Magazine article Amber Waves

Food Retailers Adjust Private-Label Prices as Costs and Consumer Demand Change

Magazine article Amber Waves

Food Retailers Adjust Private-Label Prices as Costs and Consumer Demand Change

Article excerpt

Increased energy and food commodity costs led to rising prices at the grocery store from mid-2007 through March 2009. Concurrently, the United States fell into a recession in December 2007 that lasted until June 2009. Retailers responded by reassessing their pricing strategies, particularly regarding privatelabel (store brand) foods. These products are more appealing to budget-conscious consumers but may also be more vulnerable than national brands to rising energy and commodity costs.

To assess retailer responses to higher costs and changing consumer demand, ERS researchers compared prices and advertised discounts at two major U.S. supermarket chains during the 14 months from May 2008 to June 2009 with prices and discounts in the first 14 months after the recession (July 2009 to August 2010). During the first period, average annual food price inflation was 5.3 percent. During the second period, food prices declined at an average annual rate of 1.1 percent.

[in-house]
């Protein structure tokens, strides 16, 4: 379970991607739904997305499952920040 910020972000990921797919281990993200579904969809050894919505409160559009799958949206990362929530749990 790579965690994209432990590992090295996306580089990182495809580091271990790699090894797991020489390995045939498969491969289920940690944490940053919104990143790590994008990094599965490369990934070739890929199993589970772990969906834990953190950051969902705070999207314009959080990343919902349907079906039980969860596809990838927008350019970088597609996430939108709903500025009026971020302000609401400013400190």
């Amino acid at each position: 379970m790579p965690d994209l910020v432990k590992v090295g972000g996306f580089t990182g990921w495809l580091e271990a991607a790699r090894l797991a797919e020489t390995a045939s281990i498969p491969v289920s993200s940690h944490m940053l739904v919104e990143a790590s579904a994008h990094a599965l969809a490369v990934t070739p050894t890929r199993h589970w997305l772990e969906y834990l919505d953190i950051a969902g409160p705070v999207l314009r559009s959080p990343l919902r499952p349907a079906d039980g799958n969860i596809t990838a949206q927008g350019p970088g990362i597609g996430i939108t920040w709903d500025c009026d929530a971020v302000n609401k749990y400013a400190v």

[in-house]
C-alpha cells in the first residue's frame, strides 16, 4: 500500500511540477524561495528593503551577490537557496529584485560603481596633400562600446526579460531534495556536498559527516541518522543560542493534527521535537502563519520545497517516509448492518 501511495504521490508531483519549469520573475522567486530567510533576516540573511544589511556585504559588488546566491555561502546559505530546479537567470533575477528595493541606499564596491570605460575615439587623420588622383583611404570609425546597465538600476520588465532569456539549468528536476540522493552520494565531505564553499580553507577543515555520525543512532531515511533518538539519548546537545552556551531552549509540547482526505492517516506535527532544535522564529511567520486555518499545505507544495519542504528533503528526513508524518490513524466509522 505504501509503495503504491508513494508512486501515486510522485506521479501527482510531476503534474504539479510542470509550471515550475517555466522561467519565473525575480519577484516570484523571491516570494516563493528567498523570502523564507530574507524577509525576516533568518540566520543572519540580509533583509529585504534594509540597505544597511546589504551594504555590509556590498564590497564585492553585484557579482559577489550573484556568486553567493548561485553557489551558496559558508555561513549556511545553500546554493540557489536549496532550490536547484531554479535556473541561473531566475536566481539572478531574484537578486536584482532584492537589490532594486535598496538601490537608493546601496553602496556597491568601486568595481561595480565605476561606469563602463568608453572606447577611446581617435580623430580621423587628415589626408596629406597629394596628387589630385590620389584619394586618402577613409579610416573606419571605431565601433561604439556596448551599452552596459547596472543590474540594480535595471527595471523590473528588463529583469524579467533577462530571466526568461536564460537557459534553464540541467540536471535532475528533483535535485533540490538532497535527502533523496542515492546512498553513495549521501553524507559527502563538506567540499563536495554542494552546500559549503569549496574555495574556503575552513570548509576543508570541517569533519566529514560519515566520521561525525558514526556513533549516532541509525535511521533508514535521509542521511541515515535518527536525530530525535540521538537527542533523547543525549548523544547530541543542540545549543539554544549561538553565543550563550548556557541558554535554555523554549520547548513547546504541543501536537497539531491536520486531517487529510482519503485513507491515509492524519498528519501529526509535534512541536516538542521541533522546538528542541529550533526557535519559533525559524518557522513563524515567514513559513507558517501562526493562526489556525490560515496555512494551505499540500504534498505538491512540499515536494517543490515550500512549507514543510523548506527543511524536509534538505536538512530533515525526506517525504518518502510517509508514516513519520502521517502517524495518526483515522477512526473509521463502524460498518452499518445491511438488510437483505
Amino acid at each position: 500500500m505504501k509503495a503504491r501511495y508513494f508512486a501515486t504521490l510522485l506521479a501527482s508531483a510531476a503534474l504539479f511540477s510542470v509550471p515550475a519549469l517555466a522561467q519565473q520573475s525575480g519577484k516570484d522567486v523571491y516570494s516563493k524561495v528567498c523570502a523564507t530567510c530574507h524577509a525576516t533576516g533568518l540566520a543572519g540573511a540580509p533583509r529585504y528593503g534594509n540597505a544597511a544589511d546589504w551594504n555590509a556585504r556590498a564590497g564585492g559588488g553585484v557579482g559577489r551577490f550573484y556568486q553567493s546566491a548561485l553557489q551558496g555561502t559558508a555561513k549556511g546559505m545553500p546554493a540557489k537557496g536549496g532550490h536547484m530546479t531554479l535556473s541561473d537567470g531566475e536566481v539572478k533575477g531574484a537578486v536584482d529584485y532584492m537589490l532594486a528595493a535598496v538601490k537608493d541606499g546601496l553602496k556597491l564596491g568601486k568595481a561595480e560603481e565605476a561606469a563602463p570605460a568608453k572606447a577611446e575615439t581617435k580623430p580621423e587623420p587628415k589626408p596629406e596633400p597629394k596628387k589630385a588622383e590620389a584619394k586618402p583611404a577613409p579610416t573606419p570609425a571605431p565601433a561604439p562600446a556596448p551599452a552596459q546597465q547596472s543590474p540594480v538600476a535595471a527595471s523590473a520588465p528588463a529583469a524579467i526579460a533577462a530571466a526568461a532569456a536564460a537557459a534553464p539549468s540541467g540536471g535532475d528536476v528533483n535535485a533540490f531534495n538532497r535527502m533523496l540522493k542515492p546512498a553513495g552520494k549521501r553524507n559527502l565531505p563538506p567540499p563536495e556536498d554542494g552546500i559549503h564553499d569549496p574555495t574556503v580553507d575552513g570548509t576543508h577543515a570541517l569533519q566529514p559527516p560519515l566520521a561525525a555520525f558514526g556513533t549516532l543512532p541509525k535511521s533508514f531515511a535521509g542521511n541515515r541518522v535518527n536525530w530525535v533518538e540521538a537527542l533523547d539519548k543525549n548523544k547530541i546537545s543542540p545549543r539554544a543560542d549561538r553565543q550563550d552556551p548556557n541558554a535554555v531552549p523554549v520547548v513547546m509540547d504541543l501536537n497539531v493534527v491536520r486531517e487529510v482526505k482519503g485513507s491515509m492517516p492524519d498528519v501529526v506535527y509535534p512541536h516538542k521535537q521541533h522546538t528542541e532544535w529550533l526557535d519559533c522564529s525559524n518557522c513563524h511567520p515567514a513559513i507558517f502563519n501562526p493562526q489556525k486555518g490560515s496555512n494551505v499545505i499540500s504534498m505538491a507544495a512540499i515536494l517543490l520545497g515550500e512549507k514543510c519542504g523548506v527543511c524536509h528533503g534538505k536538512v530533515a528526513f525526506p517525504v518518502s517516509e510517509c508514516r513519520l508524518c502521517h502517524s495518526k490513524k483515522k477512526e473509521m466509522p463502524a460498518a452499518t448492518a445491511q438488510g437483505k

The researchers found that privatelabel prices fluctuated more than prices of national brands between the periods. Disregarding the effects of temporary price discounts, prices of national brands were 5 percent higher in May 2008 to June 2009 than during the post-recession period, while private-label prices were 1 1 percent higher in May 2008 to June 2009 than during the second period. As a result of these shifts, the price differential between national brands and private-label foods was smaller during the recessionary period (21 percent) than it was during the postrecession period (25 percent). …

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